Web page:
The Brian Gongol Show on WHO Radio
Brian Gongol

Podcast: Updated weekly in the wee hours of Sunday night/Monday morning. Subscribe on Stitcher, Spreaker, Apple Podcasts, Google Podcasts, or iHeartRadio

As Hurricane Gustav heads towards New Orleans, the relatively good news is that a massive evacuation has been conducted, effectively getting huge numbers of people out of the storm's path well before landfall. As we should have done during Hurricane Katrina (but didn't), we're using planes, trains, and automobiles (including buses) alike to get people out. I did some rough calculations on such an evacuation back in 2005, and concluded that the only way to empty a big city like New Orleans is to use every available tool...not to just rely on getting everyone out by car alone.

The eerie part to all this is that the Gustav event comes almost exactly three years after Hurricane Katrina. The good news is that we may have learned some of the lessons of Katrina -- like the importance of simply getting the authorities (like the President and the mayor) to talk on the phone. Louisiana also appears to be benefiting this time around from having a governor who seems to know what he's doing. Applause, as well, is owed to WWL Radio, a station a lot like our own WHO.

The State of Louisiana, and its governor, Bobby Jindal, ought to be applauded for moving quickly to get comprehensive information onto a centralized website, That's exactly the kind of responsiveness people need from their elected officials.

If you haven't been on the road between Des Moines and Omaha in the last month, you're in for a surprise. A huge wind farm is being constructed around Adair, with MidAmerican Energy leasing the land from local farmers for a few thousand dollars a year per turbine. A truck driver involved in hauling things to the site has shared some impressive construction photos.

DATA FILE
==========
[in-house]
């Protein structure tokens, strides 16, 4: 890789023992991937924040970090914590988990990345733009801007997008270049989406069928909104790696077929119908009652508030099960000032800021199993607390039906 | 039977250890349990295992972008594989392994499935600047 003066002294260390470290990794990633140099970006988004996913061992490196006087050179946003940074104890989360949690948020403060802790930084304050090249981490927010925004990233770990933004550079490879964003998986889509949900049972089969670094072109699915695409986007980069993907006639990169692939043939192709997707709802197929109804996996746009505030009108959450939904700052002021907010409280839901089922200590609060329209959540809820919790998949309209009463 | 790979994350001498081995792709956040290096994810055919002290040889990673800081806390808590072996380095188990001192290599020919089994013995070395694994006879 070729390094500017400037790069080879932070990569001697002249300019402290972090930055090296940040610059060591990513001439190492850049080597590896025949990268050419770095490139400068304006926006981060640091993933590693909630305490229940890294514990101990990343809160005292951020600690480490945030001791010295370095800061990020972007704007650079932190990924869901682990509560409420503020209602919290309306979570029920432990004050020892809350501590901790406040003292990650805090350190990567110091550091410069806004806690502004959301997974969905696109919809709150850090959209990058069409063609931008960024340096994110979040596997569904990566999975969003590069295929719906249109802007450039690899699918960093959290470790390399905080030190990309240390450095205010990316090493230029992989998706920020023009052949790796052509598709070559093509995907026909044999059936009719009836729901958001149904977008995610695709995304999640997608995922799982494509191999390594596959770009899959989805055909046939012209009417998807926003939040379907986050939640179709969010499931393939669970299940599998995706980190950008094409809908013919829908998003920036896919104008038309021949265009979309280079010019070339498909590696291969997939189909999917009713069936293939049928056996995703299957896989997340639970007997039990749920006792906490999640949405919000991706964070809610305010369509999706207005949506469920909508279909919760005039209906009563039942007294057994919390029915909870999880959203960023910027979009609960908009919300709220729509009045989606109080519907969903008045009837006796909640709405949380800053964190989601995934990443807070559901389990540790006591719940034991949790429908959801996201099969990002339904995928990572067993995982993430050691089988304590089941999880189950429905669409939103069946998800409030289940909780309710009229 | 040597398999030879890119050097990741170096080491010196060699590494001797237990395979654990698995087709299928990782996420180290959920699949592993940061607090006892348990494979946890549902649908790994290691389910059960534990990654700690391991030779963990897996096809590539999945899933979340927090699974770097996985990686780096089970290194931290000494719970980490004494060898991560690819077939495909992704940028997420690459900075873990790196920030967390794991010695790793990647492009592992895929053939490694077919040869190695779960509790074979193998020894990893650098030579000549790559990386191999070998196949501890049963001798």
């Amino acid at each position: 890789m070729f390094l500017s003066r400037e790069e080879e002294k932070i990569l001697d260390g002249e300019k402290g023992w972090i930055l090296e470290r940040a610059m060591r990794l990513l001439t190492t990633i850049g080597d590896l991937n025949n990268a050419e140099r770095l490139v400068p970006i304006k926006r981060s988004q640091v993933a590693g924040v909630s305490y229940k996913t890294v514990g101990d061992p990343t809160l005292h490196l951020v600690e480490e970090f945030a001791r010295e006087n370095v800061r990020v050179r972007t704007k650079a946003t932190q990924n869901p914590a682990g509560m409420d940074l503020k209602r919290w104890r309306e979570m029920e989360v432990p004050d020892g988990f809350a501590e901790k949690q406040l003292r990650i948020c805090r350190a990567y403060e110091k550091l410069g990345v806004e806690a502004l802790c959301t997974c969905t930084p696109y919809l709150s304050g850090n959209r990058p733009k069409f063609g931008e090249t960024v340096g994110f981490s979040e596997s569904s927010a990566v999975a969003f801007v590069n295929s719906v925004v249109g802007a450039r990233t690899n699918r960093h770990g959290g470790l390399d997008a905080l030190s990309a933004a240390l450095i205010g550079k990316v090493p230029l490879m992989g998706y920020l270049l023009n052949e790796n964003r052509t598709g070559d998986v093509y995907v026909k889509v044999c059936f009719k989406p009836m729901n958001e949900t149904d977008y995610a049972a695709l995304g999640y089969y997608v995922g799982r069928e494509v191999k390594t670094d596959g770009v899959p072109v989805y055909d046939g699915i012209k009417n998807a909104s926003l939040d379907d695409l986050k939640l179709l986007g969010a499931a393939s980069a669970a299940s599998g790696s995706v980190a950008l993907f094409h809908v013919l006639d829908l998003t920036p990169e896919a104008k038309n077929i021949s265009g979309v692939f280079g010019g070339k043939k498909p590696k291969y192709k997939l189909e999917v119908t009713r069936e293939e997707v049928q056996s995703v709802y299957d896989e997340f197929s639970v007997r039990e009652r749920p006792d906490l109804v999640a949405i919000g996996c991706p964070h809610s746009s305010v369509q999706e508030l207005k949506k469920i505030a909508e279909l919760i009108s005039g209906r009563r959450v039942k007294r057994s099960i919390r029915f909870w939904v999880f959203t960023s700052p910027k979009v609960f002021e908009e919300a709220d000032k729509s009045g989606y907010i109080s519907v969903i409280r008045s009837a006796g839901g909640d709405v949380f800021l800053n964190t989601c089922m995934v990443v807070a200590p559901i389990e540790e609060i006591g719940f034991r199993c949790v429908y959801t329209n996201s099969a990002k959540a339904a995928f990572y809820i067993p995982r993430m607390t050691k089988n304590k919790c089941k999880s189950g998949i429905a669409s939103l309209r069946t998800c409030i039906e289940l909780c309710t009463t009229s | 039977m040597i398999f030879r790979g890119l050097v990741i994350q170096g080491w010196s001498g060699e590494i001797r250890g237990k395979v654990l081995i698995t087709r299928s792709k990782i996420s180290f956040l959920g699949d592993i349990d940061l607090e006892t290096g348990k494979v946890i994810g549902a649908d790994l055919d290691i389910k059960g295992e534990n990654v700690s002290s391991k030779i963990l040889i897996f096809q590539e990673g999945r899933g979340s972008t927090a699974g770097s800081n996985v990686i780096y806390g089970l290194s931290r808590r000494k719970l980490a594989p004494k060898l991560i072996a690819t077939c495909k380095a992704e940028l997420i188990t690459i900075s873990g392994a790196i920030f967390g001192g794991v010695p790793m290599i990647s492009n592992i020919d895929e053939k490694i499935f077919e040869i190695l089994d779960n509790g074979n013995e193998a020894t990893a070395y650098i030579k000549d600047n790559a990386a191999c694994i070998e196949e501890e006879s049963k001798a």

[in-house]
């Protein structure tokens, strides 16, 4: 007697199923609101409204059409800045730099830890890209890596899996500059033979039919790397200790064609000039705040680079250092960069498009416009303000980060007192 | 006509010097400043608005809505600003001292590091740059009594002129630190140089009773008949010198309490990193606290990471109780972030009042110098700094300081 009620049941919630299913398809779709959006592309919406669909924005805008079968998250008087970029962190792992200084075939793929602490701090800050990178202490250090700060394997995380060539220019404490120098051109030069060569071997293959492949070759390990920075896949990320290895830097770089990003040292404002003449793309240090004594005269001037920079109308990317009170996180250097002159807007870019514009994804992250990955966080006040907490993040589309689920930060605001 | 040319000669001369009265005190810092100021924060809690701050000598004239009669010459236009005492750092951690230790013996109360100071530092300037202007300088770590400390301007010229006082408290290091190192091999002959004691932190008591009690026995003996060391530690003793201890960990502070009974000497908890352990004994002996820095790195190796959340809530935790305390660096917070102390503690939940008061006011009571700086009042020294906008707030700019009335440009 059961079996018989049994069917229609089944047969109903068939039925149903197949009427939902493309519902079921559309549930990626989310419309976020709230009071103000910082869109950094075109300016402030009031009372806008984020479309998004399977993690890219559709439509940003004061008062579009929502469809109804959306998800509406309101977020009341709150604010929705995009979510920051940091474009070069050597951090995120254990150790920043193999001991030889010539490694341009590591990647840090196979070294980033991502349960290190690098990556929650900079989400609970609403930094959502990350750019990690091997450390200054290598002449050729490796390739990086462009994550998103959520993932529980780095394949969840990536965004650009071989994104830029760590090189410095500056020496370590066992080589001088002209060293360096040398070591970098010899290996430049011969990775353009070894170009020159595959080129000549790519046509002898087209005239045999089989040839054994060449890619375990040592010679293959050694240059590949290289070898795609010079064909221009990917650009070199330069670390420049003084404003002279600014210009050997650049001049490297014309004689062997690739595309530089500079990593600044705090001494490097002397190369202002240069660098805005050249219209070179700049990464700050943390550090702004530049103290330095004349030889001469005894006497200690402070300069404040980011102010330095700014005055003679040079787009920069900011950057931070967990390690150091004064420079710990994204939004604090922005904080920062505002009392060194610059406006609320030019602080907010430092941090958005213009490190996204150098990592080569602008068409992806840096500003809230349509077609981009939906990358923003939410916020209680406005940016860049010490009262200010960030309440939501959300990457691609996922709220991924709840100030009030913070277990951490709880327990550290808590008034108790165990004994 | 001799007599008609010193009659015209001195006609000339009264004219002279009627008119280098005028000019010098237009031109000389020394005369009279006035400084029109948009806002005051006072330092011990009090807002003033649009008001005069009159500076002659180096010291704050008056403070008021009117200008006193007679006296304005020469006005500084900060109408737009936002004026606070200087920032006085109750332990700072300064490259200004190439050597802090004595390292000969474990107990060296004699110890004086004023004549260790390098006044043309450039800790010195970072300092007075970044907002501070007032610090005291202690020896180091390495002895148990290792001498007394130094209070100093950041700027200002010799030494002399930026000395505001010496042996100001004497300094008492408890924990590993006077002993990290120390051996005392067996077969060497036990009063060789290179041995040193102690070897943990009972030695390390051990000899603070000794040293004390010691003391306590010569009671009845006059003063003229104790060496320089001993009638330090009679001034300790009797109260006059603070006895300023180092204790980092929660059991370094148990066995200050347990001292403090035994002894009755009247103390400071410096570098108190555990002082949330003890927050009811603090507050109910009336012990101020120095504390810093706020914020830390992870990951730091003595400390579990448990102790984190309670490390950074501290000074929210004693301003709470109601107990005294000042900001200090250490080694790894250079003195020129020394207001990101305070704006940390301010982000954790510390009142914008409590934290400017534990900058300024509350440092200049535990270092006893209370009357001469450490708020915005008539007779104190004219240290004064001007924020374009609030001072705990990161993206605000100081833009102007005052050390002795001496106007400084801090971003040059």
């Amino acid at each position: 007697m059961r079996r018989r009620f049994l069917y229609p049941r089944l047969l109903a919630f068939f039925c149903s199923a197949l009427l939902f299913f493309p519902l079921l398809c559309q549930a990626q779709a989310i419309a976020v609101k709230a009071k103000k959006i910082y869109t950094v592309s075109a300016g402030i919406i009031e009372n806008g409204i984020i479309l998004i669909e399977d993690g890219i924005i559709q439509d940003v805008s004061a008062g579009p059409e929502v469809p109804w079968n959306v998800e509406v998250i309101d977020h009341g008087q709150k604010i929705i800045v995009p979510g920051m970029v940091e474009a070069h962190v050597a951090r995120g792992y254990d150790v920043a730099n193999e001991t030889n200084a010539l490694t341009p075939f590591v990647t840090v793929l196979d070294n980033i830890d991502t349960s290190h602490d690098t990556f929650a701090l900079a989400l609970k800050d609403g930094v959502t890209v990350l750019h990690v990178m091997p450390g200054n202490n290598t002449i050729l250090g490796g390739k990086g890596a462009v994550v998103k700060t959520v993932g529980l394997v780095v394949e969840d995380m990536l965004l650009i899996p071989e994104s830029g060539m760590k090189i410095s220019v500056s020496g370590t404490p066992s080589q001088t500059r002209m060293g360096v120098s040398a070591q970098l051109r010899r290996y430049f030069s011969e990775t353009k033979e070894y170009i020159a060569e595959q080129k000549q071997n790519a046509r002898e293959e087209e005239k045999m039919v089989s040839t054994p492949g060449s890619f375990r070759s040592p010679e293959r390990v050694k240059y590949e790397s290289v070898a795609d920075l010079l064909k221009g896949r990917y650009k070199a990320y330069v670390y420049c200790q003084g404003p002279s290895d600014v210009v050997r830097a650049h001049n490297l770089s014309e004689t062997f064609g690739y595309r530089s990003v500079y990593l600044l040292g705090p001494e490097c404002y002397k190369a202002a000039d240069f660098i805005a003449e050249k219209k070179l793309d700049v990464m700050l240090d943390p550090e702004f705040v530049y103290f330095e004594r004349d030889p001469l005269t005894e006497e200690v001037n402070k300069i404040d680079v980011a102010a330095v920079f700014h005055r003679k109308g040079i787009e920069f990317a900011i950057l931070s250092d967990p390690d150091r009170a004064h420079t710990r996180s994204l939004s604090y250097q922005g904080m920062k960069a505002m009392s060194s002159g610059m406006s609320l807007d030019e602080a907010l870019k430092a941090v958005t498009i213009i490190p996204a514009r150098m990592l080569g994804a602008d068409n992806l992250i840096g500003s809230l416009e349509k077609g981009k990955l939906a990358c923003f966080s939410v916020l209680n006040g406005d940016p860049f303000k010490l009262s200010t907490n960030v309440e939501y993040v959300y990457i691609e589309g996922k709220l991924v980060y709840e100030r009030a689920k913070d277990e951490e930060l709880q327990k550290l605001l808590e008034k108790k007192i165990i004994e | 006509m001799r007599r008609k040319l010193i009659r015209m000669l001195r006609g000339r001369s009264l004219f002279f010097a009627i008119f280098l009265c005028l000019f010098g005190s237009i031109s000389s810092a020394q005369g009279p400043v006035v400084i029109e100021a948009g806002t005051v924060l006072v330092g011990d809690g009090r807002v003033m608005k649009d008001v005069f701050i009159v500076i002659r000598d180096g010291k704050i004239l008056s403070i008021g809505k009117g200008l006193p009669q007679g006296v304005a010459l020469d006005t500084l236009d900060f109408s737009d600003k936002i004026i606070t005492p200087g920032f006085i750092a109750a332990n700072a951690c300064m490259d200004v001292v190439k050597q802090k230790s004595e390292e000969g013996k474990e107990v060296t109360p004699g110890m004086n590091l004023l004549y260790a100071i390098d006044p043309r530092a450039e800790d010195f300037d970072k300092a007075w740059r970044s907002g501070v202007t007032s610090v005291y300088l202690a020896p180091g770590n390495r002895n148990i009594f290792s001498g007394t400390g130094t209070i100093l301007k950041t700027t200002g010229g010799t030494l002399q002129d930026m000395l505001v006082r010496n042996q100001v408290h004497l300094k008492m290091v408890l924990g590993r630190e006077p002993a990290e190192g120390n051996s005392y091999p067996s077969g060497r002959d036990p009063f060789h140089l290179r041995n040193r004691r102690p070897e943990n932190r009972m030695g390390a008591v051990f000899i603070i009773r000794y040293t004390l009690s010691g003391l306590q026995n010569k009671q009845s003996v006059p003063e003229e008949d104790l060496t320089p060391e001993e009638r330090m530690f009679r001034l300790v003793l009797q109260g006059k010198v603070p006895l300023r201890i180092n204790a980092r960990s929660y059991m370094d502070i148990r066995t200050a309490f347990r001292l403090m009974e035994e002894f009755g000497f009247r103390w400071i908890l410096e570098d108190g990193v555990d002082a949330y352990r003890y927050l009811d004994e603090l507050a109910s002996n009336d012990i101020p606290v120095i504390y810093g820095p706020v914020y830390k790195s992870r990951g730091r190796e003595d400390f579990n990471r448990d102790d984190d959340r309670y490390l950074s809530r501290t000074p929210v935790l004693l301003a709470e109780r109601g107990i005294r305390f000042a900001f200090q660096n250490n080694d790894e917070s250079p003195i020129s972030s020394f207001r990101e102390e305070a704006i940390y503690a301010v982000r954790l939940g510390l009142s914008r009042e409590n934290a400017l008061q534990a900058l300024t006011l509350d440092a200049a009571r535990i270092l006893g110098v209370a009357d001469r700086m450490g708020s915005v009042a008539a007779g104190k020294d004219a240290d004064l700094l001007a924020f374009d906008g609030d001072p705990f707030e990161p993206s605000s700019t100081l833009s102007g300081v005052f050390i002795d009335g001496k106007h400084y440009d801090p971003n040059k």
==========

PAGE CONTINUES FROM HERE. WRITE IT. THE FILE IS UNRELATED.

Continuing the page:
We may need to get used to seeing those wind farms just about everywhere, since in the long term we're probably going to need to become far more dependent upon electricity to replace our use of fossil fuels, particularly for transportation. In an ideal world, we'd be able to use solar cells to capture the energy from the solar radiation that pounds down on our homes and other buildings during the day, capture the energy, and then use it to charge up electric or hybrid-electric cars at night. But that means we'll need better solar collectors than we have now, and we'll also have to make some progress towards using batteries and capacitors more effectively. Electric-car batteries tend to be slow to recharge and have other hassles as well (including some safety concerns), though some manufacturers claim to have made major progress in these areas. By contrast, though, new types of capacitors are being developed that could allow virtually-instant recharging (a characteristic that capacitors have that batteries do not), but energy-storage capacity equal to that of a conventional battery (which has always hobbled the use of capacitors for powering things like cars). If that kind of progress can really materialize and be put into service, we could all be driving electric cars soon.

Just switching from gasoline-powered cars to electric cars won't make everything perfect, but it's very likely to happen as we try to move away from dependence on oil (foreign or not). And as we come to depend more upon electricity, we'll need to find ways to conserve it better -- like reducing transmission losses along power lines, which right now siphon off almost 10% of the electricity produced at the power plants before it reaches consumers. But even that kind of loss is considerably less than the "transmission loss" of the energy used to ship oil across oceans in supertankers and down pipelines.

Japanese scientists say they've extracted stem cells from wisdom teeth, which could offer a way to get at those incredibly useful cells without the ethical problems involved in getting stem cells from human embryos, for instance.

Britain is finding that the formal criminalization of nuisance behaviors is hampering their efforts at preventing and solving real crimes. The problem is that the people they're focusing on are the young. So instead of getting a safer society, Britain is getting a generation of kids who will grow up with a sense of disrespect for the police and a less-effective system of crime prevention.

American savings-and-loan associations are in trouble again, which ought to come as no surprise to anyone who understands how S&Ls work: They take short-term deposits (like banking and checking accounts) and loan them to long-term customers (in the form of mortgages). That's an untenable situation to be in when short-term rates start to rise.

Keywords in this show: